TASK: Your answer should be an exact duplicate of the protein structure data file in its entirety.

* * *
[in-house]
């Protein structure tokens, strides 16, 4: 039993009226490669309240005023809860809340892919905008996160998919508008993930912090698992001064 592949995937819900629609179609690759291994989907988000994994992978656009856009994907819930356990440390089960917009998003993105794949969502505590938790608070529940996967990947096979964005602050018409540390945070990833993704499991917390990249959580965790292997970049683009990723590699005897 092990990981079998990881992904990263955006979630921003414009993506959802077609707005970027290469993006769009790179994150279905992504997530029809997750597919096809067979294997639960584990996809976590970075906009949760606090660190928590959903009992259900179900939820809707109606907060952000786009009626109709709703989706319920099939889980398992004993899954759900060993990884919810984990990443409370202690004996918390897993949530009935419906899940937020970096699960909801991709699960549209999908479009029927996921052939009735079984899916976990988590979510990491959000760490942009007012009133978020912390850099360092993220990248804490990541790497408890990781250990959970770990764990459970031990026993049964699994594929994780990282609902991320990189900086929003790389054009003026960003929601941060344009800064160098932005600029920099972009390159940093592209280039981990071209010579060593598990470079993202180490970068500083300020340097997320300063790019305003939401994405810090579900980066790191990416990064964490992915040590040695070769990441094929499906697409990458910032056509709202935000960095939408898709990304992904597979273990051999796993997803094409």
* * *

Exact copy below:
[in-house]
């Protein structure tokens, strides 16, 4: 039993009226490669309240005023809860809340892919905008996160998919508008993930912090698992001064 592949995937819900629609179609690759291994989907988000994994992978656009856009994907819930356990440390089960917009998003993105794949969502505590938790608070529940996967990947096979964005602050018409540390945070990833993704499991917390990249959580965790292997970049683009990723590699005897 092990990981079998990881992904990263955006979630921003414009993506959802077609707005970027290469993006769009790179994150279905992504997530029809997750597919096809067979294997639960584990996809976590970075906009949760606090660190928590959903009992259900179900939820809707109606907060952000786009009626109709709703989706319920099939889980398992004993899954759900060993990884919810984990990443409370202690004996918390897993949530009935419906899940937020970096699960909801991709699960549209999908479009029927996921052939009735079984899916976990988590979510990491959000760490942009007012009133978020912390850099360092993220990248804490990541790497408890990781250990959970770990764990459970031990026993049964699994594929994780990282609902991320990189900086929003790389054009003026960003929601941060344009800064160098932005600029920099972009390159940093592209280039981990071209010579060593598990470079993202180490970068500083300020340097997320300063790019305003939401994405810090579900980066790191990416990064964490992915040590040695070769990441094929499906697409990458910032056509709202935000960095939408898709990304992904597979273990051999796993997803094409």